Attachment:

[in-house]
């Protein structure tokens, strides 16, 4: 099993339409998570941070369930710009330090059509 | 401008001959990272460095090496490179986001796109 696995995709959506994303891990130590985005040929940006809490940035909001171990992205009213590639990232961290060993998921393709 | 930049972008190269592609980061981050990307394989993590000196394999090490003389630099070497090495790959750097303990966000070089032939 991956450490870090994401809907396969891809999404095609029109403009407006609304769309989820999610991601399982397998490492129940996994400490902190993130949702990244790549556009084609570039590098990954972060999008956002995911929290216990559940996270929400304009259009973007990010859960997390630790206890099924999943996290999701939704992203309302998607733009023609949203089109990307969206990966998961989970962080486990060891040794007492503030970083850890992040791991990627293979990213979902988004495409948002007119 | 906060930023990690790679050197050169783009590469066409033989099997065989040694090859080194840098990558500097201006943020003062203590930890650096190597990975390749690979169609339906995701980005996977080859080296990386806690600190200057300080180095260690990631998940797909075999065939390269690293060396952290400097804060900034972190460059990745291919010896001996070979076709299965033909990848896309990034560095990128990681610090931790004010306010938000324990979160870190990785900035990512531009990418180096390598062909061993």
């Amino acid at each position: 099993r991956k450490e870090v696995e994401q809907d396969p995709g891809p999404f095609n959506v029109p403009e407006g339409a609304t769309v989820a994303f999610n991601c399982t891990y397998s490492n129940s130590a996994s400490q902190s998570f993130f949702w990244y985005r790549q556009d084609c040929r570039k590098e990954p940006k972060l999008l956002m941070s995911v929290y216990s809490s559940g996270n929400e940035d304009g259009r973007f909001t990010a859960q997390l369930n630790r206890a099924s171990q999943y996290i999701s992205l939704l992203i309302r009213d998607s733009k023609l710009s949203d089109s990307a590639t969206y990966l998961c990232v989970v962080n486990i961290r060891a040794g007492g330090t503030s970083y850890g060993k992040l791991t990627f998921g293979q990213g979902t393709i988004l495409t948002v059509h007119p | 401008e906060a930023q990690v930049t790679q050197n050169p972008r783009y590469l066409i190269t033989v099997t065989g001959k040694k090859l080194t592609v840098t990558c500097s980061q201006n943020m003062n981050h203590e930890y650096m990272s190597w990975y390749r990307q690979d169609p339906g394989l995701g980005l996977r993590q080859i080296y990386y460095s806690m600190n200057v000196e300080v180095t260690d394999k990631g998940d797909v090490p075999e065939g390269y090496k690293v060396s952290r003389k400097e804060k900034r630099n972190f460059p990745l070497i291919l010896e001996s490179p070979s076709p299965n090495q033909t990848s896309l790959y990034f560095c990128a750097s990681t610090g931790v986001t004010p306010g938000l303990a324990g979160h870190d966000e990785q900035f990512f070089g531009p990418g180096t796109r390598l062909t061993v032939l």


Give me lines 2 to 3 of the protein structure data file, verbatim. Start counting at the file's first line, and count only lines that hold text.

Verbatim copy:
């Protein structure tokens, strides 16, 4: 099993339409998570941070369930710009330090059509 | 401008001959990272460095090496490179986001796109 696995995709959506994303891990130590985005040929940006809490940035909001171990992205009213590639990232961290060993998921393709 | 930049972008190269592609980061981050990307394989993590000196394999090490003389630099070497090495790959750097303990966000070089032939 991956450490870090994401809907396969891809999404095609029109403009407006609304769309989820999610991601399982397998490492129940996994400490902190993130949702990244790549556009084609570039590098990954972060999008956002995911929290216990559940996270929400304009259009973007990010859960997390630790206890099924999943996290999701939704992203309302998607733009023609949203089109990307969206990966998961989970962080486990060891040794007492503030970083850890992040791991990627293979990213979902988004495409948002007119 | 906060930023990690790679050197050169783009590469066409033989099997065989040694090859080194840098990558500097201006943020003062203590930890650096190597990975390749690979169609339906995701980005996977080859080296990386806690600190200057300080180095260690990631998940797909075999065939390269690293060396952290400097804060900034972190460059990745291919010896001996070979076709299965033909990848896309990034560095990128990681610090931790004010306010938000324990979160870190990785900035990512531009990418180096390598062909061993």
């Amino acid at each position: 099993r991956k450490e870090v696995e994401q809907d396969p995709g891809p999404f095609n959506v029109p403009e407006g339409a609304t769309v989820a994303f999610n991601c399982t891990y397998s490492n129940s130590a996994s400490q902190s998570f993130f949702w990244y985005r790549q556009d084609c040929r570039k590098e990954p940006k972060l999008l956002m941070s995911v929290y216990s809490s559940g996270n929400e940035d304009g259009r973007f909001t990010a859960q997390l369930n630790r206890a099924s171990q999943y996290i999701s992205l939704l992203i309302r009213d998607s733009k023609l710009s949203d089109s990307a590639t969206y990966l998961c990232v989970v962080n486990i961290r060891a040794g007492g330090t503030s970083y850890g060993k992040l791991t990627f998921g293979q990213g979902t393709i988004l495409t948002v059509h007119p | 401008e906060a930023q990690v930049t790679q050197n050169p972008r783009y590469l066409i190269t033989v099997t065989g001959k040694k090859l080194t592609v840098t990558c500097s980061q201006n943020m003062n981050h203590e930890y650096m990272s190597w990975y390749r990307q690979d169609p339906g394989l995701g980005l996977r993590q080859i080296y990386y460095s806690m600190n200057v000196e300080v180095t260690d394999k990631g998940d797909v090490p075999e065939g390269y090496k690293v060396s952290r003389k400097e804060k900034r630099n972190f460059p990745l070497i291919l010896e001996s490179p070979s076709p299965n090495q033909t990848s896309l790959y990034f560095c990128a750097s990681t610090g931790v986001t004010p306010g938000l303990a324990g979160h870190d966000e990785q900035f990512f070089g531009p990418g180096t796109r390598l062909t061993v032939l």